THE first union­ist elected to the Ir­ish Se­nate has re­vealed he was never tempted to join the Or­ange Or­der, and has voiced his support for same-sex mar­riage and a woman’s right to choose on abor­tion.

In a wide-rang­ing in­ter­view with the Belfast Tele­graph, Ian Mar­shall chal­lenged both the DUP and Sinn Fein to stretch them­selves po­lit­i­cally in or­der to re­store power-shar­ing.

He hit out at the DUP’s crit­i­cism of Taoiseach Leo Varad­kar and urged Sinn Fein to think again about tak­ing its seats in the House of Com­mons.

The for­mer Ul­ster Farm­ers’ Union pres­i­dent said he had no personal ob­jec­tion to an Ir­ish Lan­guage Act.

De­spite crit­i­cis­ing some in her party, Mr Mar­shall named DUP leader Ar­lene Fos­ter — along with Sinn Fein vice-pres­i­dent Michelle O’Neill — as the two lo­cal politi­cians who im­pressed him most. He said he found both women “straight-talk­ing” and be­lieved they could do busi­ness if hard­line el­e­ments in their par­ties let them.

Mr Mar­shall said the me­dia por­trayal of Mrs Fos­ter did not re­flect the woman he knew. He also said he un­der­stood why Sinn Fein politi­cians at­tended IRA com­mem­o­ra­tions but warned there was a dif­fer­ence be­tween “hon­our­ing the dead and glo­ri­fy­ing ter­ror­ism”.

The new se­na­tor was elected a fort­night ago af­ter be­ing nom­i­nated by Mr Varad­kar. Sinn Fein was among the par­ties sup­port­ing him.

Mr Mar­shall said he had met no hos­til­ity from within the union­ist com­mu­nity over his de­ci­sion to sit in the Oireach­tas.

The 49-year-old farmer from Mar­kethill said he had grown up in a “tra­di­tional, ru­ral Ul­ster Union­ist fam­ily”. His fa­ther was a farmer and his mother was a school-teacher.

He said: “When I was 17, I was ap­proached about join­ing the Or­ange Or­der. I told my mum I was com­ing un­der a bit of pres­sure and asked her for ad­vice. “She said nei­ther my dad nor my grand­dad had been mem­bers and she didn’t see the logic of me join­ing. Af­ter that, I was never tempted to join.

“Even at the height of the Trou­bles our house in south Ar­magh didn’t have a Union Jack fly­ing out­side when many oth­ers did.

“The feel­ing at home was that we didn’t have to put out a flag to prove we were good union­ists. We were strong enough in our union­ism not to do that.”

Mr Mar­shall re­called as a school­boy watch­ing from the play­ground as an IRA car bomb dev­as­tated Mar­kethill.

“We had fam­ily and friends serv­ing in the se­cu­rity forces, although thank­fully, none were killed,” he added.

The union­ist se­na­tor said he wouldn’t crit­i­cise Sinn Fein politi­cians like Ms O’Neill or new West Ty­rone MP Orfh­laith Be­g­ley for at­tend­ing IRA com­mem­o­ra­tions.

“They are per­fectly en­ti­tled to do so. Both communities must be given the space to re­mem­ber their dead,” he said.

“As a union­ist, I at­tend Re­mem­brance Sun­day events to com­mem­o­rate those killed in both World Wars and se­cu­rity force mem­bers who died in the Trou­bles.

“Repub­li­cans have the right to do ex­actly the same but I’d stress that it should be about com­mem­o­rat­ing the dead and not about glo­ri­fy­ing ter­ror­ism. Repub­li­cans must be mind­ful of other peo­ple’s opin­ions on this.”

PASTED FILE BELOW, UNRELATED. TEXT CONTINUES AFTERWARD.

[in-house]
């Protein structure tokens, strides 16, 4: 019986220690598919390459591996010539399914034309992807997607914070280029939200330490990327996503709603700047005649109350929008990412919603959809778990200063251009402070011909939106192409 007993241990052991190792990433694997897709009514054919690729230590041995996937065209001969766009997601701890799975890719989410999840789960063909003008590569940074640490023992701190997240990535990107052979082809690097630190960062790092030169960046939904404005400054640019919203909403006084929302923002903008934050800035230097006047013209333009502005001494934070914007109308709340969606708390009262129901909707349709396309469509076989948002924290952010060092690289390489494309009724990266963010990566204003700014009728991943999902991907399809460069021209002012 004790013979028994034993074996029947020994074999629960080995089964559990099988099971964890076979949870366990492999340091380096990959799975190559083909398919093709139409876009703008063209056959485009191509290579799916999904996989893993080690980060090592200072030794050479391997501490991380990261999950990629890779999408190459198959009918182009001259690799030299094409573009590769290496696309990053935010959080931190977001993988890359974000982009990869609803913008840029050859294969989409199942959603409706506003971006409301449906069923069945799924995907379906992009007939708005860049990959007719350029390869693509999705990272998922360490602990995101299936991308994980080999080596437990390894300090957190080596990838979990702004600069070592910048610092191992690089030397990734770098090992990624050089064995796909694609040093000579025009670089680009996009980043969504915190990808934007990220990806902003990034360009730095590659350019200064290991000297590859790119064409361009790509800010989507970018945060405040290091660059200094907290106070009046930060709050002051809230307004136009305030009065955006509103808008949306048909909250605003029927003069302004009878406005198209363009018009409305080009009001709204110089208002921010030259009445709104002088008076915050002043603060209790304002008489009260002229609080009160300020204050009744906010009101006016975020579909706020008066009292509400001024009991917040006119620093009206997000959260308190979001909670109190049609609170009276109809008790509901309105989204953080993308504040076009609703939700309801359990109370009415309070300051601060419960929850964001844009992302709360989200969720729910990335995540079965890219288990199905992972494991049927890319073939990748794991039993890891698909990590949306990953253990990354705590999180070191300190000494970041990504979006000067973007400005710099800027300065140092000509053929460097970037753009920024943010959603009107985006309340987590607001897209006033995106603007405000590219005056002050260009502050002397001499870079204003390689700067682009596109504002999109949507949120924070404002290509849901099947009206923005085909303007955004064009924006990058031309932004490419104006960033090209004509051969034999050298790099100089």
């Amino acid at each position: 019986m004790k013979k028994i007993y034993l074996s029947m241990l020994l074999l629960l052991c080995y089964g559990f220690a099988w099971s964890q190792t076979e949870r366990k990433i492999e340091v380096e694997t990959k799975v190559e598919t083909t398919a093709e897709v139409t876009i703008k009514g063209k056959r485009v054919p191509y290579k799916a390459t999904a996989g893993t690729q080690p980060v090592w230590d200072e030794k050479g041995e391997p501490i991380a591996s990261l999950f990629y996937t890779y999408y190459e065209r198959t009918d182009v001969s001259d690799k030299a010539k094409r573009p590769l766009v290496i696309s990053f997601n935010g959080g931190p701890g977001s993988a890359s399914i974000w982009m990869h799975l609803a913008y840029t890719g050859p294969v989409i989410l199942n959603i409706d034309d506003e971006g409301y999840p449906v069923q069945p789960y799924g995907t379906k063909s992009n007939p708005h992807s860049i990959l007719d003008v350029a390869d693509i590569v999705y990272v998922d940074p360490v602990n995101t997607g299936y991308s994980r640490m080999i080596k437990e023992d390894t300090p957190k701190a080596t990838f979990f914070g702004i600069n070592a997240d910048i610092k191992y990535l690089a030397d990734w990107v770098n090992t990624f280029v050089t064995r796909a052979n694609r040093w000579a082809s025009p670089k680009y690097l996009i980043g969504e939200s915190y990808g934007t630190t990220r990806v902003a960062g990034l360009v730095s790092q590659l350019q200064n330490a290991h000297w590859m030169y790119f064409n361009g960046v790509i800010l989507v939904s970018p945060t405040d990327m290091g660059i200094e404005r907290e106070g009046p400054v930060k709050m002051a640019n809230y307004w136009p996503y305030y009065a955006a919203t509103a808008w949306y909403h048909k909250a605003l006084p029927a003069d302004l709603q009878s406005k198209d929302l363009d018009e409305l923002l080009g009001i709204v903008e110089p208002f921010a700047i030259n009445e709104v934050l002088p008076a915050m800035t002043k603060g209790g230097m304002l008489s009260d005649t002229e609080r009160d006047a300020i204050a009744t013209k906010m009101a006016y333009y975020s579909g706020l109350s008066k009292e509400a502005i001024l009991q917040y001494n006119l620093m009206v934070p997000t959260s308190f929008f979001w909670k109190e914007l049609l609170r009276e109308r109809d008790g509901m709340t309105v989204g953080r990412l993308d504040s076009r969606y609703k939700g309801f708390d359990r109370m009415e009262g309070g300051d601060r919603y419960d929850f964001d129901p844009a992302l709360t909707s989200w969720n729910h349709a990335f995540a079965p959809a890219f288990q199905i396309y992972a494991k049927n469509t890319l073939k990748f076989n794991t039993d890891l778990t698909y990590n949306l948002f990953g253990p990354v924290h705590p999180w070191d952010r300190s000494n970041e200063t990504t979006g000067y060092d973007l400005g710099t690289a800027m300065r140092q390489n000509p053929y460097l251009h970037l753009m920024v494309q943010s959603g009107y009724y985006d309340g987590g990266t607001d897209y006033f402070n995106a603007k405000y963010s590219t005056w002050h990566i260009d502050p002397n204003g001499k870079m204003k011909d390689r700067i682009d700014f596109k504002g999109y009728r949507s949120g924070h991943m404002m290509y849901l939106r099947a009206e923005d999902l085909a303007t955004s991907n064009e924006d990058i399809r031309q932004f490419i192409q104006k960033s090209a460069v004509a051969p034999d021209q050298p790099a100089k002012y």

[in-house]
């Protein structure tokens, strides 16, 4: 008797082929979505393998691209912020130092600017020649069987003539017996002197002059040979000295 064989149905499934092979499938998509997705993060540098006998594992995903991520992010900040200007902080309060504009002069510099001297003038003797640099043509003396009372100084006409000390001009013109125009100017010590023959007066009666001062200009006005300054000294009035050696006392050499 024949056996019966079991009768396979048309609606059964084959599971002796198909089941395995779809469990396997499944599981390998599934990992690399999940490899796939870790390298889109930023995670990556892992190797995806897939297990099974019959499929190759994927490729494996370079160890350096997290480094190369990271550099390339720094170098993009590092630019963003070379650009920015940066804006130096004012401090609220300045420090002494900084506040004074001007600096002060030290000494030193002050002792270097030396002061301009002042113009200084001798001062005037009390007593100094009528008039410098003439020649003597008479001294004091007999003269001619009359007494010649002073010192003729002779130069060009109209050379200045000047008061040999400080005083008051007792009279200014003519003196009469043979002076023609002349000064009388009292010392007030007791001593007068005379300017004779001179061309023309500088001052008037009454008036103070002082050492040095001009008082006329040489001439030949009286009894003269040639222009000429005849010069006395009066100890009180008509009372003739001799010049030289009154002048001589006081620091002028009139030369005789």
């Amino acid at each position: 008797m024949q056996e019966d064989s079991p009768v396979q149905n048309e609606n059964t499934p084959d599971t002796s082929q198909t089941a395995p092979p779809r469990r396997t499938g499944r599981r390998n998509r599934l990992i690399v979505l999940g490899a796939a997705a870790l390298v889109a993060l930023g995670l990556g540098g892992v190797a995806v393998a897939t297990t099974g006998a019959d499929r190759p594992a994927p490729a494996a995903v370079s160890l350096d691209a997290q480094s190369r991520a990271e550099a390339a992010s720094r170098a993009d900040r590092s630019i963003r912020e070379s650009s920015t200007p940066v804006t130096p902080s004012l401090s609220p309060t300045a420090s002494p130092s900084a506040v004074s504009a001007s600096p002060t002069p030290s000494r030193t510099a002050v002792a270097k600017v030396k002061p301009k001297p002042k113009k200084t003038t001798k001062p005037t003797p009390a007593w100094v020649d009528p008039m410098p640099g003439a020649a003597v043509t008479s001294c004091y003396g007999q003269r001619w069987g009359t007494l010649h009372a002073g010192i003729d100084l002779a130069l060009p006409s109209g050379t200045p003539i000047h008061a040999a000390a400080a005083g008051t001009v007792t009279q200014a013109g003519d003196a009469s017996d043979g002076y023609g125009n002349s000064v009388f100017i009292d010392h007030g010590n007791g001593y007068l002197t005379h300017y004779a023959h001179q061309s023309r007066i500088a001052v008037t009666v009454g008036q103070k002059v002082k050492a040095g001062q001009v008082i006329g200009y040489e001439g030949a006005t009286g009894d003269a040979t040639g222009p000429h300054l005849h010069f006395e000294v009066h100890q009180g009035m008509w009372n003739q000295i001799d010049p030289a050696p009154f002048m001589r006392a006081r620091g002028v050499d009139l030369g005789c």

Although deeply in­ter­ested in pol­i­tics, Mr Mar­shall said he never wanted to join any par­tic­u­lar po­lit­i­cal party as he was bet­ter placed to pro­mote the agri­food in­dus­try as an in­de­pen­dent voice.

He re­fused to rule out en­ter­ing North­ern Ire­land pol­i­tics when his term in the Se­nate ex­pires, although he re­gret­ted that pol­i­tics here was “too di­vided along or­ange and green lines”.

But voic­ing his ad­mi­ra­tion for Mrs Fos­ter, he said: “I worked with Ar­lene when she was En­ter­prise Min­is­ter and found her to be a warm, sin­cere per­son who wants to do the right thing.

“The me­dia car­i­ca­ture of her does not re­sem­ble the woman I know. She got a rough deal from sen­sa­tional press head­lines. The cover­age has been bru­tal and per­son­alised.

“Ar­lene hasn’t al­ways got it right as I think she’d ad­mit, but hind­sight is a won­der­ful thing and who among us couldn’t do bet­ter in fu­ture?

“I be­lieve she can work with Michelle O’Neill and that she would be a fine First Min­is­ter for both union­ists and na­tion­al­ists in North­ern Ire­land.”

Mr Mar­shall said he had worked with Ms O’Neill when she was Agri­cul­ture Min­is­ter.

“I found her trust­wor­thy and prag­matic,” he said. “De­spite be­ing di­a­met­ri­cally op­posed to each other po­lit­i­cally, we had a frank, open and hon­est work­ing re­la­tion­ship.”

The se­na­tor, a staunch Re­mainer, was crit­i­cal of DUP MP Sammy Wil­son for brand­ing the Taoiseach “a nut­case” and ac­cus­ing Tanaiste Si­mon Coveney of “bel­liger­ent Brit-bash­ing” over Brexit.

“Such lan­guage is very dis­ap­point­ing and un­help­ful,” Mr Mar­shall said. “The Ir­ish government has no hid­den repub­li­can agenda. It doesn’t want the UK to leave the EU and be­lieves if it goes so­lu­tions which work in

❝ De­spite our op­pos­ing views, Michelle and I had a frank, open and hon­est work­ing re­la­tion­ship

Lon­don, Dublin and Belfast must be found. It’s an en­tirely rea­son­able po­si­tion.”

Mr Mar­shall backed same-sex mar­riage which he said would come “sooner rather than later” to North­ern Ire­land.

He also voiced support for re­peal­ing the eighth amend­ment in the Re­pub­lic’s con­sti­tu­tion and chang­ing abor­tion laws here.

“I have al­ways been pro­choice,” he said. “And as a hus­band and a fa­ther of two daugh­ter, women’s health and welfare is very im­por­tant to me.”

Mr Mar­shall said he was “blown away” by the warm wel­come he had re­ceived in the Se­nate. “No-one is in­ter­ested in re­li­gion. It’s all pol­i­tics with a cap­i­tal ‘P’,” he said.

“I also find Dublin a vi­brant, pro­gres­sive, hap­pen­ing, cos­mopoli­tan city and I want the same for Belfast.”

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